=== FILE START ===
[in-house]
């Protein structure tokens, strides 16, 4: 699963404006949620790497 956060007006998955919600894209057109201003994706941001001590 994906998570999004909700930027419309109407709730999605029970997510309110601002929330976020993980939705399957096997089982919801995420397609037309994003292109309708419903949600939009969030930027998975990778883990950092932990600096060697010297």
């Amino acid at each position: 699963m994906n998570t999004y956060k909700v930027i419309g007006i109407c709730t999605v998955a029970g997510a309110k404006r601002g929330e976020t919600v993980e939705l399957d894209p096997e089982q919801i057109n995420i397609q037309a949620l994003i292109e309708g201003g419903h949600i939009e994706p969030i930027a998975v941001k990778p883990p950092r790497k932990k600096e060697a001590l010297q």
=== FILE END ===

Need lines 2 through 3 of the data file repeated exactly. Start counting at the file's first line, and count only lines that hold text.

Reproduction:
């Protein structure tokens, strides 16, 4: 699963404006949620790497 956060007006998955919600894209057109201003994706941001001590 994906998570999004909700930027419309109407709730999605029970997510309110601002929330976020993980939705399957096997089982919801995420397609037309994003292109309708419903949600939009969030930027998975990778883990950092932990600096060697010297």
């Amino acid at each position: 699963m994906n998570t999004y956060k909700v930027i419309g007006i109407c709730t999605v998955a029970g997510a309110k404006r601002g929330e976020t919600v993980e939705l399957d894209p096997e089982q919801i057109n995420i397609q037309a949620l994003i292109e309708g201003g419903h949600i939009e994706p969030i930027a998975v941001k990778p883990p950092r790497k932990k600096e060697a001590l010297q």